''I think what we did more than anything else is we went back to some of our basics. Probably 10 or 15 plays, they were some of our base plays,'' Kelly said.

That's the thing - Pitt's got no 'go to' plays, it appears. When Pitt needs to move the chains, there's no play that they can hang their hats on and know it will work more often than not. Even in 3rd and short situations, Ray Graham's not been guaranteed to pick up needed yardage on the ground. The players are still getting familiar with the offense and it shows.

Sure, the fourth quarter drive was disappointing, but this was nothing like the utter collapse we saw last week at Iowa. Pitt gave up a single touchdown in the fourth quarter and the problem is that they couldn't put any points on the board. Notre Dame came into Heinz field averaging about 290 yards in the air and Pitt held them to 216. Like I said, hard to complain too loudly. The fact that the Irish converted late in the game doesn't mean the unit played poorly as a whole.

The other breakdown on defense? That long run by Jonas Gray:
"They broke that long run and that kills us," Alecxih said. "Other than that, we played our butts off on defense. So, this one hurts as much as anything."
About that run, Gray was simply trying to keep his legs moving:
''I was just trying to run as fast as I can, keep my knees high and make sure they don't get any shoestring tackles,'' Gray said.
The Panthers also were caught off-guard by his speed:

"I didn't know that guy was that quick -- or strong," said Pitt safety Jason Hendricks, who had Gray in his grasp but could not bring him to the ground. "He's got a little shiftiness to him, too, but his speed was amazing."

Pitt had him in their grasp on two different occasions and couldn't close the deal. That was just a killer. Notre Dame was having just as much trouble moving the ball against Pitt and in a single play, the entire momentum of the game shifted. The Panthers couldn't come up with a play that big on offense and that was part of the difference in the game. To give it up to Gray, who as a senior backup running back had zero career touchdowns, was even more frustrating.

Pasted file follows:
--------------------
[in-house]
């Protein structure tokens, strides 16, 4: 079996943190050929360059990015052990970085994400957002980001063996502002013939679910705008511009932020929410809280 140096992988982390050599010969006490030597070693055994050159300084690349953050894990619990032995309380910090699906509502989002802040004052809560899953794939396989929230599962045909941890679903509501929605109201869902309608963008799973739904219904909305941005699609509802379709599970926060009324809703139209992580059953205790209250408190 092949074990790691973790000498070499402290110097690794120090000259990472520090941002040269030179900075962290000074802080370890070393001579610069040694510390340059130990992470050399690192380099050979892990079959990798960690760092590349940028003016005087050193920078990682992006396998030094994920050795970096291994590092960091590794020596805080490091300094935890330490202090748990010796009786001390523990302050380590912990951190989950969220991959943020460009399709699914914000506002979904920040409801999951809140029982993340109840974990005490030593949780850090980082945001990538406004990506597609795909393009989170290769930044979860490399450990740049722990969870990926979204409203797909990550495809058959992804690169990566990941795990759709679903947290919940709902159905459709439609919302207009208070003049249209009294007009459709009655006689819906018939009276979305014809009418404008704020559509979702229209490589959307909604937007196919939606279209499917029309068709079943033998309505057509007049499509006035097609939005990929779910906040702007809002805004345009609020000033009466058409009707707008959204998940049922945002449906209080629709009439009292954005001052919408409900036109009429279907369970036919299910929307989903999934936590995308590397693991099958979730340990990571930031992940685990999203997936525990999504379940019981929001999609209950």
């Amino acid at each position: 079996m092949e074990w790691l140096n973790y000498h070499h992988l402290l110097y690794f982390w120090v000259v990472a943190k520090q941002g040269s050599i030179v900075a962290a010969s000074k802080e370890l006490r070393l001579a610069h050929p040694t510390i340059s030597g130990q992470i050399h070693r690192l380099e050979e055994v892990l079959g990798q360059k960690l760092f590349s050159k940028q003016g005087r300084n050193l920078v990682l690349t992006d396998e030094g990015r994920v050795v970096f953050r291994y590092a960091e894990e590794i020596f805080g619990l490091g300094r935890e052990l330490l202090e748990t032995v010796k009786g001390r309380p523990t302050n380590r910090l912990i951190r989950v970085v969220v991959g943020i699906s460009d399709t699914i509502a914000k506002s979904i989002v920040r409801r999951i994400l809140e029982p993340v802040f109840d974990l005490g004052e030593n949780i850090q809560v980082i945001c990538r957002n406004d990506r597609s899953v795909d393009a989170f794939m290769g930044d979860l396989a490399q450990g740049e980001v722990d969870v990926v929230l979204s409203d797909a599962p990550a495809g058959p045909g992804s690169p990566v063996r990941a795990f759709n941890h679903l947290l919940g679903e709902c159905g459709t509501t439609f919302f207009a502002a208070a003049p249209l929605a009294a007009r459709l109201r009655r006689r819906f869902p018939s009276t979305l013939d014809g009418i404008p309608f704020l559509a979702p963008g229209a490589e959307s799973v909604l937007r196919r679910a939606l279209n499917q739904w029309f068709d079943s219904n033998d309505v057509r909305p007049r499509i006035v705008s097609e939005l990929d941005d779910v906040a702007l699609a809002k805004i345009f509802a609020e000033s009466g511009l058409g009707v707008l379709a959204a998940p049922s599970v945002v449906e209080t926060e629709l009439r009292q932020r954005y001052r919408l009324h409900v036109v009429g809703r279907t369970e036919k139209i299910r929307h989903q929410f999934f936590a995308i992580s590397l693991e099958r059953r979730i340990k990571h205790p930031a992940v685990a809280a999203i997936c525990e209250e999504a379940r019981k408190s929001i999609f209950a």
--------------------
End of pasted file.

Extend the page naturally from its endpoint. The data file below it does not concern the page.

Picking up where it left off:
Getting back to the offense, Pitt managed to avoid having any turnovers ... but the penalties didn't help:

"What hurt us was the penalties; we have to cut out the penalties," redshirt junior quarterback Tino Sunseri said. "We were doing a lot of stuff to get us back, and we have to make sure that we're moving forward. It's hard to overcome those negative plays. We're third-and-15, we're second-and-18; those are hard downs to convert."

Unfortunately for Pitt, the biggest game of the season is coming up and there's not much time to catch their breath:

"The big thing is going to be the short week and forgetting about this. Conference play is the big thing. We’re going to focus on that and with the short week, we’re really going to have to get going."

Todd Graham added:

"We’ve lost two close games back-to-back. I’ve got all the confidence in the world. Our focus is to go to work and figure out a way to beat South Florida and be 1-0 in the Big East."

This game is obviously far more important than the Notre Dame game on Saturday. Lose and while Pitt may not be completely out of the Big East race, it will be extremely difficult to win the conference. A win would mean beating possibly the best team in the conference and make things significantly easier. It would also, as Starkey pointed out, change the current feelings about the team.

The bottom line is that Pitt's faced three decent opponents. To go 0-3 in those games won't exactly instill a lot of confidence among fans the rest of the way.